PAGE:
A report released today highlights the dramatic decline in sheep numbers in the Scottish hills.
In the context of growing concerns that there are substantially fewer livestock on the hills – with potentially negative consequences for the economic, social and environmental sustainability of upland areas – SAC has brought together evidence on what is happening to livestock numbers. The report further identifies the trends and geography of current changes and discusses what the most appropriate responses might be.
The report highlights that sheep numbers have declined dramatically since 1999, most notably in the North West, with many areas seeing a reduction of between 35 and 60 percent.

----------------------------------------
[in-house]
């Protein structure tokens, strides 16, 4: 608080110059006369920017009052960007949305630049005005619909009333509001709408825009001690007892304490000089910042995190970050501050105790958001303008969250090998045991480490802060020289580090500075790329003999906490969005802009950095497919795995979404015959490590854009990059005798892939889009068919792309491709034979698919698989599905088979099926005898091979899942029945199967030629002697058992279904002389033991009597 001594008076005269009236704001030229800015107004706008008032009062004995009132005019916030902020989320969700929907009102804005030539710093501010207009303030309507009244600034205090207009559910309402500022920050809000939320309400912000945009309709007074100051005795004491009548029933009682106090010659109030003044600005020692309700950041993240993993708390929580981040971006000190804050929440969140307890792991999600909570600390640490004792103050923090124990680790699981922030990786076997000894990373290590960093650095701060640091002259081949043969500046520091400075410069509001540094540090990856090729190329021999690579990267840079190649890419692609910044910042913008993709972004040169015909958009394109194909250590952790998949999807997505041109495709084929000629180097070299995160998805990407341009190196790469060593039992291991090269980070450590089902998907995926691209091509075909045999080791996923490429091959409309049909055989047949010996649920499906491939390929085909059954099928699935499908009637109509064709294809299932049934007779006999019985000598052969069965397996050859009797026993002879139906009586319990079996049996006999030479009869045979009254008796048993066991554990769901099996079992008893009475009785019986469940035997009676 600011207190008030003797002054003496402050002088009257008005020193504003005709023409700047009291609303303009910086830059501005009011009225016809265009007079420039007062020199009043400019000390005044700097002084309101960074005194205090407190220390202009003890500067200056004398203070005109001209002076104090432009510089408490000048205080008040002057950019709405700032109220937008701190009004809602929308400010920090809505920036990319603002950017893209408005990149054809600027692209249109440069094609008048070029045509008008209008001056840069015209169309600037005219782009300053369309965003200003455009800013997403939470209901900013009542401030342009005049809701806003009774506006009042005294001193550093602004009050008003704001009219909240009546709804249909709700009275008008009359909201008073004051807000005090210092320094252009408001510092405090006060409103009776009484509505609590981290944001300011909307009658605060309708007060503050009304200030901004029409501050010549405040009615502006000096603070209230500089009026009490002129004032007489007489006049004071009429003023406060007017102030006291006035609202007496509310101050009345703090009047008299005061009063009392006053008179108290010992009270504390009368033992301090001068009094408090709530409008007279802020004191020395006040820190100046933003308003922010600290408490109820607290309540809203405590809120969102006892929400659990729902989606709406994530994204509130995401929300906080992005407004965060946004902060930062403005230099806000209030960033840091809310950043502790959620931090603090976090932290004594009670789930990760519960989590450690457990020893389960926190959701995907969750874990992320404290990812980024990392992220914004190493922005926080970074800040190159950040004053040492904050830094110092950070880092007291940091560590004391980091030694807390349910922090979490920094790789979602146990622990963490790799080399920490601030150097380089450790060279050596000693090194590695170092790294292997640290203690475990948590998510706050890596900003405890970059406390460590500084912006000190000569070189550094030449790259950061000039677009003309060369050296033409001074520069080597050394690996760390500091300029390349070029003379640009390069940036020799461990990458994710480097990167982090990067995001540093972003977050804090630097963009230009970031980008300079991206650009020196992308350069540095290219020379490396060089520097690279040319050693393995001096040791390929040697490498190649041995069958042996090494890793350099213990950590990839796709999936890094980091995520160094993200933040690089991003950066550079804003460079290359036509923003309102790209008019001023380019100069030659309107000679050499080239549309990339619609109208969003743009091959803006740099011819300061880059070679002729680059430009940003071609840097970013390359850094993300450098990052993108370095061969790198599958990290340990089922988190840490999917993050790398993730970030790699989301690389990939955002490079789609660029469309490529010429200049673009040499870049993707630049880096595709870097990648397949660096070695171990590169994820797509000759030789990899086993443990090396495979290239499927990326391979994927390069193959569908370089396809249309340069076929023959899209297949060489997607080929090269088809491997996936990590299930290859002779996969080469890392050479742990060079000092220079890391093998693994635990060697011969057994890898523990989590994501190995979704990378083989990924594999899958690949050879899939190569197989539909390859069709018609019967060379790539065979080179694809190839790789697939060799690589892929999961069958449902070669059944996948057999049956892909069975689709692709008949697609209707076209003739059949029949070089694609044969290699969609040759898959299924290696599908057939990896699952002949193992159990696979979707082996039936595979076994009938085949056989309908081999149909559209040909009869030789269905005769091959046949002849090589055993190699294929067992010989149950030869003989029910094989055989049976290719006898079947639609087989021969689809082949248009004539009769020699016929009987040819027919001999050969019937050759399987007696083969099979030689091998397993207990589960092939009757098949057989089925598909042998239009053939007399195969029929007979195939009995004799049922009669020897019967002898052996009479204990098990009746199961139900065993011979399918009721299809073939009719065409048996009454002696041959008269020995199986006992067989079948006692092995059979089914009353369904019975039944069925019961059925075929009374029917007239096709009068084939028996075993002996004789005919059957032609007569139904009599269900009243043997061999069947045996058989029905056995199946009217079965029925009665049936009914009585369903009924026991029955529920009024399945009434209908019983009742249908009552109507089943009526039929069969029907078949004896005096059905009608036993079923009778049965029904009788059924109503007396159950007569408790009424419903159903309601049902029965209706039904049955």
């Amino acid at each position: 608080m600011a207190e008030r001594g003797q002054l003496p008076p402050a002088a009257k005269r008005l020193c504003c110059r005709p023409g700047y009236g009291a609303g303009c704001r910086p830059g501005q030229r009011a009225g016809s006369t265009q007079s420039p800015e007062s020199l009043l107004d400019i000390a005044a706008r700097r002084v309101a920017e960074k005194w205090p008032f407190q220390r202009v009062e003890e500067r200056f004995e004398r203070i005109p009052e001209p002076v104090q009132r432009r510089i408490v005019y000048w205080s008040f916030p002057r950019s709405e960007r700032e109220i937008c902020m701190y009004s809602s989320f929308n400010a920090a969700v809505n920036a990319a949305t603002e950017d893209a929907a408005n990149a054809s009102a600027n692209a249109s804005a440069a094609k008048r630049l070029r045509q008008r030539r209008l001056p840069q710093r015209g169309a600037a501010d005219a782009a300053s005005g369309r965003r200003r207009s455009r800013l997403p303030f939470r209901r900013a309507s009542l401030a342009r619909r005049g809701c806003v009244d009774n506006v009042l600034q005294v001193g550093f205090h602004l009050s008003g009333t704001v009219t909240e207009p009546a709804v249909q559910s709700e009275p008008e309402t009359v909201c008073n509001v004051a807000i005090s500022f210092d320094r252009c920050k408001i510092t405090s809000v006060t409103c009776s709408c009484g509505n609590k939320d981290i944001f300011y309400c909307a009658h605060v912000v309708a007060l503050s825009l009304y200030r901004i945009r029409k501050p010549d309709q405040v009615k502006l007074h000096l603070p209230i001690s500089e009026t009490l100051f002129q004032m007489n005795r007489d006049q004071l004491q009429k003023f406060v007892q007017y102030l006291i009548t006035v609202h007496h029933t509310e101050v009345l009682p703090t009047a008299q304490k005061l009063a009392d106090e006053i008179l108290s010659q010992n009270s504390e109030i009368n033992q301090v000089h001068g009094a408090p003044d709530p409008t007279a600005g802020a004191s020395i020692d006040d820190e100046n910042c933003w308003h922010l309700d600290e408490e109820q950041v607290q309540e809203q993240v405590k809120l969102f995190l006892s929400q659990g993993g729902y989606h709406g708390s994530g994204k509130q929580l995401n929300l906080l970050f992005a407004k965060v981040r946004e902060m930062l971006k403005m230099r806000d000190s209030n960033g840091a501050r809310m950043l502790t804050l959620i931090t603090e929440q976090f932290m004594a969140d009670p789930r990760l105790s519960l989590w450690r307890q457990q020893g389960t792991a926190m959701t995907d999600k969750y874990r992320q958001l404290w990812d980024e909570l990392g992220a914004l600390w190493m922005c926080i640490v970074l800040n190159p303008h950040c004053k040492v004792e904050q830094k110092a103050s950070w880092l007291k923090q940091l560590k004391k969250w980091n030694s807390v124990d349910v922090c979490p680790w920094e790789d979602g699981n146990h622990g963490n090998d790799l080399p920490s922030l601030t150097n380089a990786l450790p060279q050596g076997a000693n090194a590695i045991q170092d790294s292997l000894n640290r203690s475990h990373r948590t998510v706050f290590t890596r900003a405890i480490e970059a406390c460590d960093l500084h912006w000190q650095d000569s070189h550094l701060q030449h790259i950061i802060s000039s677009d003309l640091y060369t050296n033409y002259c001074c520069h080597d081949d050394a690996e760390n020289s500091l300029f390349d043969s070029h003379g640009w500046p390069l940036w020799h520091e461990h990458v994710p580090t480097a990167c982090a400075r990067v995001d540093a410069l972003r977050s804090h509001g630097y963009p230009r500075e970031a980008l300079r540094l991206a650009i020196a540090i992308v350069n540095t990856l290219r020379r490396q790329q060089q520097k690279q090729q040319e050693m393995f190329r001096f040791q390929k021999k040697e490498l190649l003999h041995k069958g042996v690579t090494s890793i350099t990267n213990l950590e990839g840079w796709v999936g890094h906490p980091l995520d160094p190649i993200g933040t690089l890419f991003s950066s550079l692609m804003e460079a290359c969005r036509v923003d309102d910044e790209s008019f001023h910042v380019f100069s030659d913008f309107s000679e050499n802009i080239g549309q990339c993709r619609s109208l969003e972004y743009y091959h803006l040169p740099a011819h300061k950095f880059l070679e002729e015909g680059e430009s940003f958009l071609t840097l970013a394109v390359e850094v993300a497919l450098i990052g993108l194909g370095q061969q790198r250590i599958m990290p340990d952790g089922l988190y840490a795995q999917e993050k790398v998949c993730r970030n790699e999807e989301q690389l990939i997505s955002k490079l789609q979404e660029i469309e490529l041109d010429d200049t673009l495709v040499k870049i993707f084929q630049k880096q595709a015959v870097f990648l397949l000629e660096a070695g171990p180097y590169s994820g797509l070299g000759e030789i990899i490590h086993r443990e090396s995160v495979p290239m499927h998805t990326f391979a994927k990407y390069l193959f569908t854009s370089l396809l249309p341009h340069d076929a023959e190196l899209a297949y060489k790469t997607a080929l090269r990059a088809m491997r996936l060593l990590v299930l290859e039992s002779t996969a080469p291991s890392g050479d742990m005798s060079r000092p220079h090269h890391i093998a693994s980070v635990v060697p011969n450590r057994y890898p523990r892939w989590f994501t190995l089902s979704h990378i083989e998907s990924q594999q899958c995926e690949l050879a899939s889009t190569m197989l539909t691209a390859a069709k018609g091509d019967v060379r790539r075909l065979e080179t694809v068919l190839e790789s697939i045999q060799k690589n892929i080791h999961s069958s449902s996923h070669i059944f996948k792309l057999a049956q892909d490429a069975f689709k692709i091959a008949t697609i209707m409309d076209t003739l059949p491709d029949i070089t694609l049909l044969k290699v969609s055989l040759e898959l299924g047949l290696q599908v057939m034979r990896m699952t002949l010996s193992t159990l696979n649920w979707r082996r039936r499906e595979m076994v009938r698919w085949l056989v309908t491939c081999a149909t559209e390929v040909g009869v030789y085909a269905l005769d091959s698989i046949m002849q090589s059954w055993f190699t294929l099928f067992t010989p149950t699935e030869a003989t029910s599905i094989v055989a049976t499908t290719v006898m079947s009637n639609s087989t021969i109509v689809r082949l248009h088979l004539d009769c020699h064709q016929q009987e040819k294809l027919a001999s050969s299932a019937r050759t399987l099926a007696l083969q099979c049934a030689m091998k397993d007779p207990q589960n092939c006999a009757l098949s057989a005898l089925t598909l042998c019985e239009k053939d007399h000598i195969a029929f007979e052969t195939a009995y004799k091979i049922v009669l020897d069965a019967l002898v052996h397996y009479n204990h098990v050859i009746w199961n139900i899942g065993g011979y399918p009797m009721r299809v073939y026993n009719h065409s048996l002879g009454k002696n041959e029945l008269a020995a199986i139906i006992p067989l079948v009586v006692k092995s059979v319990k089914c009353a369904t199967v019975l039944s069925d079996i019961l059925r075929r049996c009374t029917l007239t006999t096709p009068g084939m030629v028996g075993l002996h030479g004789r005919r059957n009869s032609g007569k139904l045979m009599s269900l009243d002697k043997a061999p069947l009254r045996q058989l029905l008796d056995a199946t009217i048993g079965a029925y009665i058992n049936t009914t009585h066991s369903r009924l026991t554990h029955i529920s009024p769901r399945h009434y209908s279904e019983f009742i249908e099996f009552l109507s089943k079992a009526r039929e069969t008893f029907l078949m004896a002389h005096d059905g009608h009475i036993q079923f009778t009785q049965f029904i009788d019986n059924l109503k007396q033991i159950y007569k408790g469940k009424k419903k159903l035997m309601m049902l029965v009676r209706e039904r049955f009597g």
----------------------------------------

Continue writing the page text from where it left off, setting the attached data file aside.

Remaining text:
Tony Waterhouse, Head of SAC's Hill and Mountain Research Centre, said: "Hill farming is an important part of remote, rural communities and recent changes in farming practices can have significant repercussions for Scotland's local economies and biodiversity. Understanding what drives and shapes the future of hill farming, rural communities and the environment is at the heart of this research".
Alan Renwick, Head of SAC's Rural Policy Centre, said: "This report contributes to the debate on the future of hill farming in Scotland. We hope this new information will stimulate and develop the discussions on the future of hill farming and especially the policies that might be needed".
Suffolk Sheep Sale Success Over-Rides BTV Zones
Sheep Market Fundamentals Set Fair
Sheepmeat has Potential to Keep UK Food Costs Down